Student burnout is a real thing

Are AP classes worth the stress?


Maria Torres, Reporter

Picture this, you’re a 16-year-old student that goes to Enochs High School; you’re in all Advanced Placement classes, you play sports after school and you have a job.

You wake up at 6 in the morning and get ready then leave for school at 7, you have six classes to go to, four of your AP classes; you get assigned 100 terms, and you have to read a book and answer questions for your English class which is due in a week.

Next, you have history – you get assigned terms for 3 chapters along with study questions. Chapter 6 you have 18 terms, Chapter 7 you have 24 terms, Chapter 8 you have 14 terms, along with 6 short answer questions that you have to answer with at least a 1 to 2 paragraph response. 

You then go to science; you get assigned a project that’s due within the next two days. After that, you go to Math, where you learn a new lesson every day and get assigned three to four pages of math homework for the night that’s due the next time you walk through the door. 

After your four main classes, you go to your two electives which you may or may not have homework in. It’s now 2:06, and you have to go straight to work a four and a half-hour work shift just so you can get off at 6:30 and go straight to soccer practice – where you won’t get done and home until 8:40.

You then have to stay up late and make sure all your homework is done and ready to be turned in; you also have to find time to eat, do chores, and take care of any other responsibilities you may have. 

This is an example of student burnout. There are two types of burnout, self-internal and locus of control, or in other words, external burnout. Self-internal is the most common type of burnout that students tend to get. This is where you bite off more than you can chew, and you feel that you have to be the best at everything you do.

If you aren’t, it feels like you’ve failed.

Students who have self-internal burnout usually tend to take on so many things that they never really have time to relax – just like the schedule that the student had in the example above. They may also tend to feel that if they don’t accomplish all these amazing things, then they aren’t an amazing person and their parents have nothing to be proud of.

When talking to the school counselor Greg Shannon, he said, “I would say I see about 25 freshmen in the beginning of the first semester who have burnout, usually it’s because they are coming from middle school and taking all of these honors classes and bit off more than they can chew.”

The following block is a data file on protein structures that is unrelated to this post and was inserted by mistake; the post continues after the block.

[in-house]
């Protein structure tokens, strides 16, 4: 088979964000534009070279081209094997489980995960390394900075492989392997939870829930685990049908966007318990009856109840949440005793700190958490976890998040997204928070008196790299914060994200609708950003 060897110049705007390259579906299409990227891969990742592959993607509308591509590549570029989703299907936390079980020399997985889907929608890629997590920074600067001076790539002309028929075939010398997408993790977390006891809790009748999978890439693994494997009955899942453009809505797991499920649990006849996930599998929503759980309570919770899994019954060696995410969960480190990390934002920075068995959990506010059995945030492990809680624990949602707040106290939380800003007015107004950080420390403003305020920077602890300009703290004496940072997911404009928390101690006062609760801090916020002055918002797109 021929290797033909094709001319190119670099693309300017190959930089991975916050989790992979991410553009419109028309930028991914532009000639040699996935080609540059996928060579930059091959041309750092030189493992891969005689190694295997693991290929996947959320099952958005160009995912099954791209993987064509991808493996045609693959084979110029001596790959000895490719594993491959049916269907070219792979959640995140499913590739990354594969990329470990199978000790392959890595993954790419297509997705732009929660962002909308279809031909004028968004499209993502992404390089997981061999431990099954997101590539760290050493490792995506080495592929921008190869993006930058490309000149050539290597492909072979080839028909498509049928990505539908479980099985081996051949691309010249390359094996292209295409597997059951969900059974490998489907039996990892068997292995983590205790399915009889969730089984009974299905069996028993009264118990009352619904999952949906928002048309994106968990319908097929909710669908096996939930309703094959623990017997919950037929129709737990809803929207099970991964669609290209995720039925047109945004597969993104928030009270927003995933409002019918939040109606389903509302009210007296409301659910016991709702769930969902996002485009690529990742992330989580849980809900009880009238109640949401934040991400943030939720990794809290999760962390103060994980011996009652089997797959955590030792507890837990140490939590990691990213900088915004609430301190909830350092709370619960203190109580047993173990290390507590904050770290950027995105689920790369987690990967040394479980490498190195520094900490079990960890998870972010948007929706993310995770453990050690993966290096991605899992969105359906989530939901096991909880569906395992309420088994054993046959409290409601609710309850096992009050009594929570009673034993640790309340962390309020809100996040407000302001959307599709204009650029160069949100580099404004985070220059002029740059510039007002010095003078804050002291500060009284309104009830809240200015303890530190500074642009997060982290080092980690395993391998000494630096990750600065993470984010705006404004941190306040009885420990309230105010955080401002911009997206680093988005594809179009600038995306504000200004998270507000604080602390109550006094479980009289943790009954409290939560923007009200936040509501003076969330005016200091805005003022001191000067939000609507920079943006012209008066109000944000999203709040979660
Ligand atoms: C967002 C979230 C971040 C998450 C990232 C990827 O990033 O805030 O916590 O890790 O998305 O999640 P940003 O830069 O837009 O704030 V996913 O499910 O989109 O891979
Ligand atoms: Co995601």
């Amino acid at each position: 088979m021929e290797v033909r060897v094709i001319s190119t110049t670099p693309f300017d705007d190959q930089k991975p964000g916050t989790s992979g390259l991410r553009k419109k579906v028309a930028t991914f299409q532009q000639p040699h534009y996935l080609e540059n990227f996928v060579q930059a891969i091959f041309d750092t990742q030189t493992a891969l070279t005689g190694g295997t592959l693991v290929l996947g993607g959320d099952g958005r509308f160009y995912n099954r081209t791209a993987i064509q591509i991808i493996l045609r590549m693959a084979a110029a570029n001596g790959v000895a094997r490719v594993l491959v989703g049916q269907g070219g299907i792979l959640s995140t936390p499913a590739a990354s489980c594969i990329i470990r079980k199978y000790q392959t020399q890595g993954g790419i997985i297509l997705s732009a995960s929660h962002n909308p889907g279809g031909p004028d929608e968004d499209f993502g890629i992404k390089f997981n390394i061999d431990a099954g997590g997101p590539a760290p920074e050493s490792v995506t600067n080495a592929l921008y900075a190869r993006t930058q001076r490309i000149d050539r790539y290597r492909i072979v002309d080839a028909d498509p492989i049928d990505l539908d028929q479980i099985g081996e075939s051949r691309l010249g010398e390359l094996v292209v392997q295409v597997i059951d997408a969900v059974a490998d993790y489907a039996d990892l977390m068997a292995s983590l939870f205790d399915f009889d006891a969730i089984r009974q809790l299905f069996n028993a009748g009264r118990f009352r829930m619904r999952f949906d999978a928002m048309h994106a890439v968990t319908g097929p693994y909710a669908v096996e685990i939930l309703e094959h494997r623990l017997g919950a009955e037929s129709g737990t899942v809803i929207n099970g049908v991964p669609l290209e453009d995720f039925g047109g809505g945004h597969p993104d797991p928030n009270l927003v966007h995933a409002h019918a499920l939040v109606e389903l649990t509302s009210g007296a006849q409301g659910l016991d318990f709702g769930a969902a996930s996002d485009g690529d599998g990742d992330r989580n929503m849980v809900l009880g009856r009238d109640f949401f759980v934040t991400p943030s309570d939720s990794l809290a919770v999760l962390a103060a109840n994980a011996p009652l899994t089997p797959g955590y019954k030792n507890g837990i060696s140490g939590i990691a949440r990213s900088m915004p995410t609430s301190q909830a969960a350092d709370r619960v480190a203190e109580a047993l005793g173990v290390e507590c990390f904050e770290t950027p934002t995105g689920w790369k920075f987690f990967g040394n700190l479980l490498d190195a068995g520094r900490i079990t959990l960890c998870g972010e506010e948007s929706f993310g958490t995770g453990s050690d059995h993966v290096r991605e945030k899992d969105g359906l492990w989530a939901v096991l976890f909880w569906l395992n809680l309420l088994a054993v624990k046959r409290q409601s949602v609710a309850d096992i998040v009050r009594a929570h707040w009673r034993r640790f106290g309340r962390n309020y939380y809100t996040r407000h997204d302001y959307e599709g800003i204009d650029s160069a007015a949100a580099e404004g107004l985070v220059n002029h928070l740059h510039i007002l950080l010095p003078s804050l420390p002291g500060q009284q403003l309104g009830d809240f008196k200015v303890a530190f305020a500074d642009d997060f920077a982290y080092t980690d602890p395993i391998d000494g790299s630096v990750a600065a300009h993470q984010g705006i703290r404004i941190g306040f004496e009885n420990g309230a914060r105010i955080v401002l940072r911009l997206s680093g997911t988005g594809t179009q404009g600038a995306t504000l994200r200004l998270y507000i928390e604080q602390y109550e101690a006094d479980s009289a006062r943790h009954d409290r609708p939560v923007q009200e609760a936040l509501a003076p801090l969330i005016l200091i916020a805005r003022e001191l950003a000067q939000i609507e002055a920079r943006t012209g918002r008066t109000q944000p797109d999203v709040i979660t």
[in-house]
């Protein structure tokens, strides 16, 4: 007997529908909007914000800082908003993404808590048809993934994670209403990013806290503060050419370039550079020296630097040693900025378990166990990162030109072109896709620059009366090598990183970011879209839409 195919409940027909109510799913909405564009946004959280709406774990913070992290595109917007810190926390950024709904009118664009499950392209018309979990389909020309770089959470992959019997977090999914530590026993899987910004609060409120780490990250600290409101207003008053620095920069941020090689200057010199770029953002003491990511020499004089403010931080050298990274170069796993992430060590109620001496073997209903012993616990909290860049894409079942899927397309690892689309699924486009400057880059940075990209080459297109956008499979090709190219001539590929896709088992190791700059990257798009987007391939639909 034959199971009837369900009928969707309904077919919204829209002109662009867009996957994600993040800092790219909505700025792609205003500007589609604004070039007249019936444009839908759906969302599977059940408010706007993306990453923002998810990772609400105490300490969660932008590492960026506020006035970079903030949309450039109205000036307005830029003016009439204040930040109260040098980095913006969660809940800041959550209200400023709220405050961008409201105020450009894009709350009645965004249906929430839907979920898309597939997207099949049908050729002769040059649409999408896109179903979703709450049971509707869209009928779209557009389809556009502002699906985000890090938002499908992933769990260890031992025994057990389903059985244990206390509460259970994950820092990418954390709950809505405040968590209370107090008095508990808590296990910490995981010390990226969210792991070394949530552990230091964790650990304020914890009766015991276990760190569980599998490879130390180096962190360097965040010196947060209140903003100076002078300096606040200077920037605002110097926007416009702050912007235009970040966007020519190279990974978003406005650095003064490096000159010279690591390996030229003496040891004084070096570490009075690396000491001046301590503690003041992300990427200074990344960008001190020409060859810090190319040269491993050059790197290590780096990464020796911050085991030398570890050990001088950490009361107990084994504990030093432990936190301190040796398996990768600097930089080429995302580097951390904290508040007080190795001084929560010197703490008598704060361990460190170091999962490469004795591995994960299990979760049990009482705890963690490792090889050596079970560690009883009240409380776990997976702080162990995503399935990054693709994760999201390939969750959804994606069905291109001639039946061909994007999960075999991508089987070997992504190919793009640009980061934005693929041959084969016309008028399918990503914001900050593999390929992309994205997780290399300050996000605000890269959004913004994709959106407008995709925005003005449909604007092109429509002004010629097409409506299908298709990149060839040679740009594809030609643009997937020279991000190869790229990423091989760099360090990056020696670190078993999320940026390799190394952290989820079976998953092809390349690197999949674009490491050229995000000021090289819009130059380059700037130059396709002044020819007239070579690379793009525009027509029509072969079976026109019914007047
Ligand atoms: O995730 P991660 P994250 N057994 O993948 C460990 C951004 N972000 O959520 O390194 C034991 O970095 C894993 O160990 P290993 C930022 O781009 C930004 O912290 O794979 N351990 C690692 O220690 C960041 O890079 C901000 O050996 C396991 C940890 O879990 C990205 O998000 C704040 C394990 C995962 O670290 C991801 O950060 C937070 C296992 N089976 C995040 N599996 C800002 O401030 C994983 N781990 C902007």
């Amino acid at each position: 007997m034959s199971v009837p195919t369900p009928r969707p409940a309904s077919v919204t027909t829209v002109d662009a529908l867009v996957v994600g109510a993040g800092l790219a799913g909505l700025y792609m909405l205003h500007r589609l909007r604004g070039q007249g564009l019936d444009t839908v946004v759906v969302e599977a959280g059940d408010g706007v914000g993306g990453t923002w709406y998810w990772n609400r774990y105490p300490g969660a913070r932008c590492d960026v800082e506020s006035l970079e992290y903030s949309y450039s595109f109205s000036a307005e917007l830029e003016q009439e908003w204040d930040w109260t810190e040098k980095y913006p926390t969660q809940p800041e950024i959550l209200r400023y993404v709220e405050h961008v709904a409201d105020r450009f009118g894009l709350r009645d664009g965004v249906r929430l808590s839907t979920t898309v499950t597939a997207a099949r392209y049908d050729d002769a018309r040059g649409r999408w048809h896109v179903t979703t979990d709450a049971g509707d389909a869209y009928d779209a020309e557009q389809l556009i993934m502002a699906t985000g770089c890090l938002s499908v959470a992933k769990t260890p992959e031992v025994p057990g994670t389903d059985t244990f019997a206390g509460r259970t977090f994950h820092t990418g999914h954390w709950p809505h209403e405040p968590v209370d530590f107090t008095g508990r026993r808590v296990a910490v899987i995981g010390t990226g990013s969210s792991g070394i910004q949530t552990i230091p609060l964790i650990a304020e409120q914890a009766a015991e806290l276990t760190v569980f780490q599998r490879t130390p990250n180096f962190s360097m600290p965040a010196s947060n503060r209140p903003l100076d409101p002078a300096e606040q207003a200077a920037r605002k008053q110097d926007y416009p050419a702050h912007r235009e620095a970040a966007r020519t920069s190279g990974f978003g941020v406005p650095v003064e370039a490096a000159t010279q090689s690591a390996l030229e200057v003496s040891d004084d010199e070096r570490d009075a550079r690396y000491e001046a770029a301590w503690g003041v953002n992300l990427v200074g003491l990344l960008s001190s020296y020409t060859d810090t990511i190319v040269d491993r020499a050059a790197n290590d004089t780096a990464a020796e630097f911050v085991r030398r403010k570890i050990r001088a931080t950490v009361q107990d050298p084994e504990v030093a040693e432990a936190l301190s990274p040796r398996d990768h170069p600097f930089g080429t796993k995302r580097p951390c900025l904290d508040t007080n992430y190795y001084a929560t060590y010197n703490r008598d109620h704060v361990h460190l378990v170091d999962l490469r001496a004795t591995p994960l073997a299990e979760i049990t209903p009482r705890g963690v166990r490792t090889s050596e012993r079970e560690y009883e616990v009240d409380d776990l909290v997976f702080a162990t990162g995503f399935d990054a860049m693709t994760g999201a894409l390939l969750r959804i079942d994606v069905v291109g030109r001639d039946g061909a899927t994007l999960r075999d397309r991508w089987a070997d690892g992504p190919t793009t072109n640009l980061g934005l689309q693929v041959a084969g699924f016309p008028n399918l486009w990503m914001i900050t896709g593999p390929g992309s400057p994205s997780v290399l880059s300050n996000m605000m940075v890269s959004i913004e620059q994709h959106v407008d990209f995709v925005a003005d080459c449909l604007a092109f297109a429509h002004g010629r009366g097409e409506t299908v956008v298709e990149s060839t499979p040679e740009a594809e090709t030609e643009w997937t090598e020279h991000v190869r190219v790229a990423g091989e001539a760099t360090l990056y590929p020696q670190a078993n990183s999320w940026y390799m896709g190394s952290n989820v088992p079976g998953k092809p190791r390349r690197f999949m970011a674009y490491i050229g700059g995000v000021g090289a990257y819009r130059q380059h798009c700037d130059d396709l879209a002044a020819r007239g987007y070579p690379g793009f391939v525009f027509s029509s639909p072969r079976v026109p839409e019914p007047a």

Shannon also says that most of the time when students go to him and they are burnt out, they usually are taking AP classes, have good grades, and do extracurricular activities. They just overwhelm themselves with all of these activities because of the mindset they have. 

When talking to school psychologist Monique Pettis about solutions to help with self burnout, she said the best way to help with self internal burnout is to make sure you take thirty minutes a day at least to relax and clear your mind or doing something you enjoy. For example, going on a walk, doing yoga, or listening to music. 

When asking if students talking to other students about what their feeling would help them get out of being burned out, she said, “Oh I most definitely believe students being able to talk to other students who feel the same way or are going through the same thing would help them a lot.

“I think it’s a mix of things. I think students should talk to other students who are going through the same thing, but I also think they should talk to someone with an unbiased point of view on their own.” 

One solution to help put this into action is if enough people who feel this way are willing to talk to someone and get the help needed.

Enochs can start a club in January to meet once a week and sit down with the guidance of Pettis. We can talk about how we’re feeling and what we’re going through; Pettis would be able to guide us towards a path that would not only help students come out from being burnt out, but also help prevent students from getting burnt out moving forward.